When thinking of carbs and exercise performance, the modality that comes to mind is endurance exercise, not lifting weights. But what can carbs do for the average person who wants to maximize their performance in the weight room? Do carbs deserve a place in your pre-workout routine or are they something you shouldn’t really worry about?
What did they test? The authors explored the current literature on acute carbohydrate feeding and its effect on resistance training performance.
What did they find? Ingesting carbs had a positive effect on total volume completed for sessions lasting longer than 45 minutes and when people had been fasting for over 8 hours.
What does it mean for you? Consuming carbs pre-workout is advisable if you train first thing in the morning or after a period of fasting for over 8 hours. Additionally, carbs pre-workout may help you complete more training volume if your sessions take longer than 45 minutes.
What’s the Problem?
As you may already know, carbohydrates, or carbs for short, are the body’s main energy source and the one of the main contributors of energy when exercise intensity is moderate to high 1 and they’re stored in the liver and skeletal muscle as glycogen. As we briefly discussed in the Keto article of Issue 7, carbs have historically wrongly received a bad reputation from groups and individuals advocating for low-carb diets, something that has not been supported by the literature
Carbs are fine for fat loss and may enhance muscle building but what about lifting performance? Previous data shows that carbohydrate ingestion around exercise is beneficial for endurance performance when the subjects of a study are fasted, with some studies showing that even additional carbohydrate consumption may be beneficial for performance, even in a non-fasted state 2.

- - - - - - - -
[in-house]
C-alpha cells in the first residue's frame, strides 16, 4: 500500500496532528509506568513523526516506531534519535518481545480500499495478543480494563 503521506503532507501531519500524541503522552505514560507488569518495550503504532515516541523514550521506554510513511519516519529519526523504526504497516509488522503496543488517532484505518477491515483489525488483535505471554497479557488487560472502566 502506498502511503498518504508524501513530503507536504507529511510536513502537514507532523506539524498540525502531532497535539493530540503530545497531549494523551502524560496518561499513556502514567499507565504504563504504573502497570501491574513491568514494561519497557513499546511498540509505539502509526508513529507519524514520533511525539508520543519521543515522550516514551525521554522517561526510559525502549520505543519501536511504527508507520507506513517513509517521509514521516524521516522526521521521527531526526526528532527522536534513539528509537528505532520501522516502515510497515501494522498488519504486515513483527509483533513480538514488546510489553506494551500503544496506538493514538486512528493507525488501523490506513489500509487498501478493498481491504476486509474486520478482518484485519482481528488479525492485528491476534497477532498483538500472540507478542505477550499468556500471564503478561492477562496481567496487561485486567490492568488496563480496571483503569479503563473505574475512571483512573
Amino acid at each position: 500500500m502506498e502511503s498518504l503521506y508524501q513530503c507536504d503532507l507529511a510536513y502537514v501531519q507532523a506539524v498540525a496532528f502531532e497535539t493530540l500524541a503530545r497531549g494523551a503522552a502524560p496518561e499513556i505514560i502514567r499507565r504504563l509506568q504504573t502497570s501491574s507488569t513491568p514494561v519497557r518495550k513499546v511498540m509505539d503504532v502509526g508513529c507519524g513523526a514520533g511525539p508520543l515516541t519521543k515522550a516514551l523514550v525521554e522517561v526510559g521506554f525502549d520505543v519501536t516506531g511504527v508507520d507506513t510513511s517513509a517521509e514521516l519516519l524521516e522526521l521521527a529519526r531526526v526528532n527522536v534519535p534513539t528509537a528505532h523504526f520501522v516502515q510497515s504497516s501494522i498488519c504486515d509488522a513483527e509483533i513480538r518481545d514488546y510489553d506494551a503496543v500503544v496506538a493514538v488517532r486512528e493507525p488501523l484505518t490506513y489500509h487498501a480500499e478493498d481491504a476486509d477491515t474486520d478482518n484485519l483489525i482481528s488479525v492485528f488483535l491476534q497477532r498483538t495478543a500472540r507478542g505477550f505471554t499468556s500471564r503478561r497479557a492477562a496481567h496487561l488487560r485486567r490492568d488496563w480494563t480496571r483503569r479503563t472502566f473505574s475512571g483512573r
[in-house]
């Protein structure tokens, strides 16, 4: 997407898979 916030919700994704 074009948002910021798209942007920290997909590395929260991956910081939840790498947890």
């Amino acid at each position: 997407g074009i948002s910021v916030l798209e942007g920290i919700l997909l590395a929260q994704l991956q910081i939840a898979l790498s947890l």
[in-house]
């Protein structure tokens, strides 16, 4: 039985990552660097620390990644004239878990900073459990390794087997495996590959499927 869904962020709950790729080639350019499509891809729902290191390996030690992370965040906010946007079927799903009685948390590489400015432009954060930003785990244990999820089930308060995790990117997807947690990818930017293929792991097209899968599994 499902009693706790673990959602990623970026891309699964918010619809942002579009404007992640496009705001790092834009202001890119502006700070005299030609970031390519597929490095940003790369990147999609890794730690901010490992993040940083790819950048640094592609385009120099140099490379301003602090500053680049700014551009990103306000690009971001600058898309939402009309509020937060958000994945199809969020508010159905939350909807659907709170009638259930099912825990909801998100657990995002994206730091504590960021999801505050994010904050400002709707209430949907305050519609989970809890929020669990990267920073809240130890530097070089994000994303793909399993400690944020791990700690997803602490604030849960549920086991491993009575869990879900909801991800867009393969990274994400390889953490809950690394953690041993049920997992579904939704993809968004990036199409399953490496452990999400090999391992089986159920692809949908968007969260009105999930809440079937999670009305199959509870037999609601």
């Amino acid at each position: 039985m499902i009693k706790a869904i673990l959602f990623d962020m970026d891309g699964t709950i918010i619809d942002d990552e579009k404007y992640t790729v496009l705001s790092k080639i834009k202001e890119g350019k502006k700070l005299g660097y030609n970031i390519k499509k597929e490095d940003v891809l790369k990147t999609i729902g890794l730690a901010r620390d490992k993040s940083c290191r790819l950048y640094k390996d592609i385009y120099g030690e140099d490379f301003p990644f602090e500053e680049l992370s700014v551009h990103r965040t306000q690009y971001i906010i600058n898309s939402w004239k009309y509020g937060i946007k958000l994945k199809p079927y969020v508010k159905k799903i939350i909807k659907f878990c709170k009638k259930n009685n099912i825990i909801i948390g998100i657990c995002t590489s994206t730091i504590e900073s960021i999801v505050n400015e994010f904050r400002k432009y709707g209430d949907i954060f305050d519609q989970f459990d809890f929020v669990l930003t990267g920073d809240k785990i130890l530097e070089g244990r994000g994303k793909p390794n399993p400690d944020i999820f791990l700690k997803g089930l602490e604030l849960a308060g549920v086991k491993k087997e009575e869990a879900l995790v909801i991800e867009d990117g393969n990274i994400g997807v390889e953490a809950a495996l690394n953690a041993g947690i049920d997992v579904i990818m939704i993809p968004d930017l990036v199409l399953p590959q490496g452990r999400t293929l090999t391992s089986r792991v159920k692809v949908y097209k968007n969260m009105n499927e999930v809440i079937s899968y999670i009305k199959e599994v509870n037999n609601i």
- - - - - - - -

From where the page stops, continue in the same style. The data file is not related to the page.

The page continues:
When lifting to increase muscle strength and muscle mass, it is not uncommon for workout intensity and duration to be relatively high, including multiple sets close or to muscular failure with sessions lasting over an hour in length. Nowadays, you often see lifters carry around bags of candy in the gym or hear the words “intra workout carbs” when discussing training.
Evidence on the effects of carbs on acute lifting performance (power, strength etc) 3 4 shows that carb ingestion does not seem to provide much benefit, although improvements have been observed when looking at lifting performance over a period of time (eg: in sessions >45 minutes in duration) 3.Other studies have shown no significant effect of carb ingestion on performance in longer sessions 5 which leaves us with the following question:
Do we need carbs before a lifting session to maximize performance? Does it matter if we’ve eaten before? Does session length affect the effectiveness of carbs for lifting? King et al. (2022) to the rescue!